• 4x Gateway VA is used: 2 vCPU, 8G Memory

4.  Management VA: aka Service VA. Enterprise deployments require two or more Service VAs. Each service VA can handle up to 100,000 users.

  • 2x Service VA is used: 2vCPU, 6G Memory (1 for HA)

5.  Data VM: Each Data VA can support up to 1,000 users. At least three Data VAs are required. The first Data VA is a master data node, the others are user data nodes. Each user data node requires its own dedicated volume. In proof of concept or small-scale pilot scenarios, you can use a Virtual Machine Disk (VMDK). For production, you must use NFS.

  • 11x Data VA is used: 6 vCPU, 32G Memory

6.  Database: Workspace only supports Postgres. For enterprise deployment best practice is to use an external Postgres database.

  • 2x Postgres Server is used: 4 vCPU, 4G Memory (1 for replication)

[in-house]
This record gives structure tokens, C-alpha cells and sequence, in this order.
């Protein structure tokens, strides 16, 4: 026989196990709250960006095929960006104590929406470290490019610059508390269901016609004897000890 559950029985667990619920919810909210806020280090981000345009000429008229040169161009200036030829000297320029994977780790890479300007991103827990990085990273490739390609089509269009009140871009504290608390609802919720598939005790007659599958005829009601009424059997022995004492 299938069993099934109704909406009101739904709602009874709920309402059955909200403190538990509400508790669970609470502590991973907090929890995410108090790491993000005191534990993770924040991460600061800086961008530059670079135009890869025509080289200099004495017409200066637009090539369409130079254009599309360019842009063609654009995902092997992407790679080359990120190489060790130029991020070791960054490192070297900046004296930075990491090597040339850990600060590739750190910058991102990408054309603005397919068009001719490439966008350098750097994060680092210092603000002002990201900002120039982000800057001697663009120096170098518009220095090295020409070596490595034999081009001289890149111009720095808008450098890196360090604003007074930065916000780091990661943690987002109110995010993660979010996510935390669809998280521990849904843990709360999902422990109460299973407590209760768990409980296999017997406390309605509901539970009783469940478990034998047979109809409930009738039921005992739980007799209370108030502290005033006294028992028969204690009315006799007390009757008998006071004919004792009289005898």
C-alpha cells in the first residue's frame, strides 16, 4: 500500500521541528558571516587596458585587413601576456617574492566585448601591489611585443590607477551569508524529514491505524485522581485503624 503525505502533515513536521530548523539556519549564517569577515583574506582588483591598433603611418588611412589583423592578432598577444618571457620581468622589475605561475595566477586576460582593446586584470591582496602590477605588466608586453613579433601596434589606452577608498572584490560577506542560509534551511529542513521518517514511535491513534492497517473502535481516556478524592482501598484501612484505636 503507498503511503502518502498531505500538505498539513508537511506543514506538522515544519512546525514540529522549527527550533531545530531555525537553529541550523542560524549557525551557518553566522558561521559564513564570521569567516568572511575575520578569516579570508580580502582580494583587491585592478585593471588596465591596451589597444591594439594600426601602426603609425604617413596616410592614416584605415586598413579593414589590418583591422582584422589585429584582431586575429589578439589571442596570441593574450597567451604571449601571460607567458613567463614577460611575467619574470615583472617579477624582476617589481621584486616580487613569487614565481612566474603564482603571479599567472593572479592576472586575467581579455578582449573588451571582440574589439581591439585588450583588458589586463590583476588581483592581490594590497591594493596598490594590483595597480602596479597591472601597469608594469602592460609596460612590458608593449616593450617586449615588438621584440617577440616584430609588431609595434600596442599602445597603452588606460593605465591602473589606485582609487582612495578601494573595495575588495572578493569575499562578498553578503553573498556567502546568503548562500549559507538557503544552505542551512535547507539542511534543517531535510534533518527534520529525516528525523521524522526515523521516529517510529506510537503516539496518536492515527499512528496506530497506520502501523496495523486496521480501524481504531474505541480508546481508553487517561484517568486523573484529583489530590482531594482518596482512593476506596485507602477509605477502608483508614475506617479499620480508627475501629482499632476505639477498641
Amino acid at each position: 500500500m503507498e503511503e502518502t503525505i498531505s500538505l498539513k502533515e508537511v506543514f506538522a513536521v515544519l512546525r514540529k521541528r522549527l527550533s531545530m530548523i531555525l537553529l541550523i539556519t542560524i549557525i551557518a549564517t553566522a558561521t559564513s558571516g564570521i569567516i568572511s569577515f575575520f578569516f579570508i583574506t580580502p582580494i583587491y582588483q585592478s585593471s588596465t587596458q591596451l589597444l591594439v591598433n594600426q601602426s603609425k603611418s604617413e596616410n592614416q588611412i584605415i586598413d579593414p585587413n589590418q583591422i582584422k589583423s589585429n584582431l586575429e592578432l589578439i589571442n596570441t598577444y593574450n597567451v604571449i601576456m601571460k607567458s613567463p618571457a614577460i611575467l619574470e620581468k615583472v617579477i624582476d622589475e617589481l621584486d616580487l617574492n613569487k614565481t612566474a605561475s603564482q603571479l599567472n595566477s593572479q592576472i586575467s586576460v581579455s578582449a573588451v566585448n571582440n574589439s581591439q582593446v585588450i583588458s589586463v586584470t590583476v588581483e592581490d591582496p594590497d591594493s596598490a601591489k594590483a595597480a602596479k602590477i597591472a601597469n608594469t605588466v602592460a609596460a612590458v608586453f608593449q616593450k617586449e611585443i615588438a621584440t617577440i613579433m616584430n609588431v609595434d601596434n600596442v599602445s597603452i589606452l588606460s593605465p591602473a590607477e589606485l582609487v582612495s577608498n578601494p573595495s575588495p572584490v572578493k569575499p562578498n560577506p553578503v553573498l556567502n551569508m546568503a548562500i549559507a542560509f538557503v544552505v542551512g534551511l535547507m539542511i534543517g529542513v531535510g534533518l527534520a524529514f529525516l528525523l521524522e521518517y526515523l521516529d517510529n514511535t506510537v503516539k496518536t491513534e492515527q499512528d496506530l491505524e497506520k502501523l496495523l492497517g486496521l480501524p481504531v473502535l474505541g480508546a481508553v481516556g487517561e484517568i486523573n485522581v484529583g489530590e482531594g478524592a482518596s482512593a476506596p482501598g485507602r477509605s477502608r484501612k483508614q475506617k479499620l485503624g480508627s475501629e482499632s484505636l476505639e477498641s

7.  MS Office Preview Server: Windows 7 Enterprise or Windows 2008 R2 Standard required; MS Office 2010 Professional, 64-bit required;Admin account w/ permissions to create local accounts; Disable UAC; Real-time conversion of documents

  • 3x MS Office Preview Server: 4vCPU, 4G Memory

 

If you want to learn more about the real deployment experience and best practices for deploying the Horzion Suite, please contact your local VMware Professional Services team. They have the breadth of experience and technical ability to help you achieve your project goals: from planning and design to implementation and maintenance. Also, be on the look out for upcoming Horizon reference guides being released from VMware soon. Good luck!